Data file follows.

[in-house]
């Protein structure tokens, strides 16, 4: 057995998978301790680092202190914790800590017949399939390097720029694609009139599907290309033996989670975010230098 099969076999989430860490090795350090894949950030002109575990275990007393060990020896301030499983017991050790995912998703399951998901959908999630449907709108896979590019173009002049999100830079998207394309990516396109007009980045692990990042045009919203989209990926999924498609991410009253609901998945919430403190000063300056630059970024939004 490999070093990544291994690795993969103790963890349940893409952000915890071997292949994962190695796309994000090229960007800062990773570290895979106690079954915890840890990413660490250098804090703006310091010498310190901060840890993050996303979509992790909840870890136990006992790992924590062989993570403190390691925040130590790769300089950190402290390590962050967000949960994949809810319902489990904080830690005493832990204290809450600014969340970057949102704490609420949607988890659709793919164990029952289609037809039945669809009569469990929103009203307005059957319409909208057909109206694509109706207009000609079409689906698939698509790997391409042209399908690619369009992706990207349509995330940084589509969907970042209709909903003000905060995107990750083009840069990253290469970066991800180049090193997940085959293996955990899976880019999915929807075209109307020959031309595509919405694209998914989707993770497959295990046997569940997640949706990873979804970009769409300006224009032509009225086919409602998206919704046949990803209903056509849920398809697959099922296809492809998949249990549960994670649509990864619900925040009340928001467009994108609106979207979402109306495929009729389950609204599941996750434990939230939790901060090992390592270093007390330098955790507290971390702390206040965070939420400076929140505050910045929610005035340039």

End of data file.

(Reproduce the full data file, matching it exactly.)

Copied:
[in-house]
């Protein structure tokens, strides 16, 4: 057995998978301790680092202190914790800590017949399939390097720029694609009139599907290309033996989670975010230098 099969076999989430860490090795350090894949950030002109575990275990007393060990020896301030499983017991050790995912998703399951998901959908999630449907709108896979590019173009002049999100830079998207394309990516396109007009980045692990990042045009919203989209990926999924498609991410009253609901998945919430403190000063300056630059970024939004 490999070093990544291994690795993969103790963890349940893409952000915890071997292949994962190695796309994000090229960007800062990773570290895979106690079954915890840890990413660490250098804090703006310091010498310190901060840890993050996303979509992790909840870890136990006992790992924590062989993570403190390691925040130590790769300089950190402290390590962050967000949960994949809810319902489990904080830690005493832990204290809450600014969340970057949102704490609420949607988890659709793919164990029952289609037809039945669809009569469990929103009203307005059957319409909208057909109206694509109706207009000609079409689906698939698509790997391409042209399908690619369009992706990207349509995330940084589509969907970042209709909903003000905060995107990750083009840069990253290469970066991800180049090193997940085959293996955990899976880019999915929807075209109307020959031309595509919405694209998914989707993770497959295990046997569940997640949706990873979804970009769409300006224009032509009225086919409602998206919704046949990803209903056509849920398809697959099922296809492809998949249990549960994670649509990864619900925040009340928001467009994108609106979207979402109306495929009729389950609204599941996750434990939230939790901060090992390592270093007390330098955790507290971390702390206040965070939420400076929140505050910045929610005035340039």